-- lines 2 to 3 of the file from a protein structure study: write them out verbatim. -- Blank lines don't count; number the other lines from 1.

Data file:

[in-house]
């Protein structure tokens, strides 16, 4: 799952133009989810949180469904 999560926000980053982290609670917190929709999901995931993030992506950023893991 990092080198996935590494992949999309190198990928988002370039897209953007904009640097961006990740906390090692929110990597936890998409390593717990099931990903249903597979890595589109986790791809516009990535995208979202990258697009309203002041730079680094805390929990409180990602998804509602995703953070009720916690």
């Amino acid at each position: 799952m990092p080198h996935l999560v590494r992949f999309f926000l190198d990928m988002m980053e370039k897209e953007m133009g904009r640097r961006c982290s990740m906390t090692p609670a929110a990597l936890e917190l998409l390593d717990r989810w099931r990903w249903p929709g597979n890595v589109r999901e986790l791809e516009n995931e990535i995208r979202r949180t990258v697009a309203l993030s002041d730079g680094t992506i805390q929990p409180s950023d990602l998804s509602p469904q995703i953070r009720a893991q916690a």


């Protein structure tokens, strides 16, 4: 799952133009989810949180469904 999560926000980053982290609670917190929709999901995931993030992506950023893991 990092080198996935590494992949999309190198990928988002370039897209953007904009640097961006990740906390090692929110990597936890998409390593717990099931990903249903597979890595589109986790791809516009990535995208979202990258697009309203002041730079680094805390929990409180990602998804509602995703953070009720916690």
């Amino acid at each position: 799952m990092p080198h996935l999560v590494r992949f999309f926000l190198d990928m988002m980053e370039k897209e953007m133009g904009r640097r961006c982290s990740m906390t090692p609670a929110a990597l936890e917190l998409l390593d717990r989810w099931r990903w249903p929709g597979n890595v589109r999901e986790l791809e516009n995931e990535i995208r979202r949180t990258v697009a309203l993030s002041d730079g680094t992506i805390q929990p409180s950023d990602l998804s509602p469904q995703i953070r009720a893991q916690a």